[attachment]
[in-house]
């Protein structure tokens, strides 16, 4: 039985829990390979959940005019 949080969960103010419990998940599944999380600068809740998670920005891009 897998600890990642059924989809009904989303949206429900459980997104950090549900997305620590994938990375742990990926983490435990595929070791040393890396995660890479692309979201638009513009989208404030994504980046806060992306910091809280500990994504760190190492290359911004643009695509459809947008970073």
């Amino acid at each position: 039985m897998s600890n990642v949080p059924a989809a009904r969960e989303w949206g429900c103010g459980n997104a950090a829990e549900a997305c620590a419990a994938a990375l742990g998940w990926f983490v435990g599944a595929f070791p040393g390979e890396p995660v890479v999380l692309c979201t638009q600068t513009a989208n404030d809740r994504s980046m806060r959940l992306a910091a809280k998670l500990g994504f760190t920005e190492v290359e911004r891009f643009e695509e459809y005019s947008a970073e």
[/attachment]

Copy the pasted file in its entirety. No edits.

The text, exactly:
[in-house]
């Protein structure tokens, strides 16, 4: 039985829990390979959940005019 949080969960103010419990998940599944999380600068809740998670920005891009 897998600890990642059924989809009904989303949206429900459980997104950090549900997305620590994938990375742990990926983490435990595929070791040393890396995660890479692309979201638009513009989208404030994504980046806060992306910091809280500990994504760190190492290359911004643009695509459809947008970073």
């Amino acid at each position: 039985m897998s600890n990642v949080p059924a989809a009904r969960e989303w949206g429900c103010g459980n997104a950090a829990e549900a997305c620590a419990a994938a990375l742990g998940w990926f983490v435990g599944a595929f070791p040393g390979e890396p995660v890479v999380l692309c979201t638009q600068t513009a989208n404030d809740r994504s980046m806060r959940l992306a910091a809280k998670l500990g994504f760190t920005e190492v290359e911004r891009f643009e695509e459809y005019s947008a970073e």